Blues and Soul Music Magazine

Issue 1101

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Joe Bonamassa: Hampton Court Palace Festival 12/6/18

Joe Bonamassa: Hampton Court Palace Festival 12/6/18  CREDIT ©Laurence Harvey
Joe Bonamassa: Hampton Court Palace Festival 12/6/18  CREDIT ©Laurence Harvey Joe Bonamassa: Hampton Court Palace Festival 12/6/18  CREDIT ©Laurence Harvey

Blues guitar titan Joe Bonamassa first came to the attention of the public as a boy prodigy when he supported BB King in 1989 for 20 shows at the tender age of 12 and was featured on TV in the New York area. He is a phenomenally gifted guitar player as most blues fans know.

His Hampton Court set comprised of only twelve songs but lasted nearly two hours. All tracks featured blistering guitar solos, most but not all at breakneck speed and some lasting two or three minutes.

“Hello Hampton Court," he said halfway through his appearance at the Palace’s annual music jamboree. “We’re happy to come back here and play. Five hundred years ago someone would have been playing the harpsichord here and now we are desecrating the place. Our motto is play ‘too loud and too many notes’ and that’s what we’re gonna do.”

Bonamassa began with four tracks from his upcoming studio album which will be released in the UK in September, the heavy blues trio of "King Bee Shakedown", "Evil Mama", "Just Because You Can Don’t Mean You Should" and the slower soul-influenced "Self Inflicted Wounds".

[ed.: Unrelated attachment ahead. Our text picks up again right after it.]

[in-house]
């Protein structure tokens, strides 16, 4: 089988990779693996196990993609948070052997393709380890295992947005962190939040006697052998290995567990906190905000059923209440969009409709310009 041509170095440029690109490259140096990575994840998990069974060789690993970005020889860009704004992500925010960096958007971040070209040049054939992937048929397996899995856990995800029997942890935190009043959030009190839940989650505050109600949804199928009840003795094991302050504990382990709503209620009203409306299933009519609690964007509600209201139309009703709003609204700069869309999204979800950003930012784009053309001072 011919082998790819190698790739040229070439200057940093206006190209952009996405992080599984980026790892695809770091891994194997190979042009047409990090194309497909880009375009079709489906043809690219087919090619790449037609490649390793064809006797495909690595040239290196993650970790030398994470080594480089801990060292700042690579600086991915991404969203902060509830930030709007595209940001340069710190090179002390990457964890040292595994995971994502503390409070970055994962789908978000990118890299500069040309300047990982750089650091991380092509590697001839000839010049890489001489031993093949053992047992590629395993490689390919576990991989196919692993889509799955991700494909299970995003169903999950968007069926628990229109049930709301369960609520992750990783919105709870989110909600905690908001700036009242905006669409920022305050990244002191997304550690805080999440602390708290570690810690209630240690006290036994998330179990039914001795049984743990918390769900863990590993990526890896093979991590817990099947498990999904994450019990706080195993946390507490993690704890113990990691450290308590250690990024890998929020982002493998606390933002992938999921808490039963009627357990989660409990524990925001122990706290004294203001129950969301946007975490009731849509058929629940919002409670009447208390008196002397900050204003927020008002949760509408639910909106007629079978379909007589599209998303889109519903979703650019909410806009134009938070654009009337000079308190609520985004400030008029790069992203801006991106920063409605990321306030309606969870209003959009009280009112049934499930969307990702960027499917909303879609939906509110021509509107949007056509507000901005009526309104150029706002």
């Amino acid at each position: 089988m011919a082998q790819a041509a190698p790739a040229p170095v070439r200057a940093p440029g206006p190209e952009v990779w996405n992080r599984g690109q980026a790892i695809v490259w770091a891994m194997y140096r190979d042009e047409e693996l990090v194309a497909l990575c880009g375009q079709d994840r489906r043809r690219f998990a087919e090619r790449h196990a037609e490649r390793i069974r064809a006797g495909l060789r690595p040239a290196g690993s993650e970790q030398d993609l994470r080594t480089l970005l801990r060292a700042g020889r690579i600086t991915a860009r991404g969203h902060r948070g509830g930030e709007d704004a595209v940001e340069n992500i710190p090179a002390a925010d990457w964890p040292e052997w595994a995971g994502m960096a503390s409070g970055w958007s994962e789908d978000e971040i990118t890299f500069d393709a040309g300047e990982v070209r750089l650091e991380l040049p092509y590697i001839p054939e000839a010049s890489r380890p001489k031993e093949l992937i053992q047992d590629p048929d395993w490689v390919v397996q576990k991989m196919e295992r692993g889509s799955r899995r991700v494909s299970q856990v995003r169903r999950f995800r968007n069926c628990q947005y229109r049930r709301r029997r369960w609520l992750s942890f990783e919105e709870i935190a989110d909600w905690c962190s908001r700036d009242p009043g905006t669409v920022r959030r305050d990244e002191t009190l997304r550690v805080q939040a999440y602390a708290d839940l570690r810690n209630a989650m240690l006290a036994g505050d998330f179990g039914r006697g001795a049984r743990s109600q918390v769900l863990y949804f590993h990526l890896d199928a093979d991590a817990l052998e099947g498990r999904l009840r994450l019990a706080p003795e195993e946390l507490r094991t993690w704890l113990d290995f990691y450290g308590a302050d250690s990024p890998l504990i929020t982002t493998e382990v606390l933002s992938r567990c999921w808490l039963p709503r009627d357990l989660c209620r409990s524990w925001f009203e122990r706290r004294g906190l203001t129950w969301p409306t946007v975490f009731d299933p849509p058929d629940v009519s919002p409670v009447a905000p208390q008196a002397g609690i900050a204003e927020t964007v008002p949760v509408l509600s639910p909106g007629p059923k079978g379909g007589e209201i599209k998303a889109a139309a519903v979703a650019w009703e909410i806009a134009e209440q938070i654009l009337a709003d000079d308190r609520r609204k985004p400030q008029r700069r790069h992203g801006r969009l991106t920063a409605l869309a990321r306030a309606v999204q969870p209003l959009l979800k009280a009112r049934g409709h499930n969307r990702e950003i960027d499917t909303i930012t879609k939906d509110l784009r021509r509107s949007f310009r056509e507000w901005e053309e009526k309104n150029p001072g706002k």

More familiar tracks followed, including "Some Other Day, Some Other Time" and 'an old song in a new way' "Slow Train".

Bonamassa is not your traditional blues player, he’s much heavier than most, much faster than most and mixes up the styles with blues to rock and even boogiewoogie on a storming cover of Led Zeppelin’s "Boogie With Stu".

When he brought on a guitar friend for a couple of numbers mid-set the power they generated was incredible and the climax of "Breaking Up Someone’s Home" was something Eddie Van Halen would have been proud of.

This was a no-compromise performance, high octane blues from start to finish. His adoring fans revered him, new material or old.

No mean slouch as a vocalist, Bonamassa brought his regular and talented band of drums, bass, sax, trumpet, keys and two backing vocalists from Australia who use their powerful voices as another instrument, layering to the blues wall of sound the main man produces.

When he returned for the encore Bonamassa said “Give the people what they [expletive] want” and launched into a rip-roaring version of “Sloe Gin”. This was exactly what the people wanted.

If you like your blues loud and with too many notes then Joe Bonamassa is the bluesman for you.


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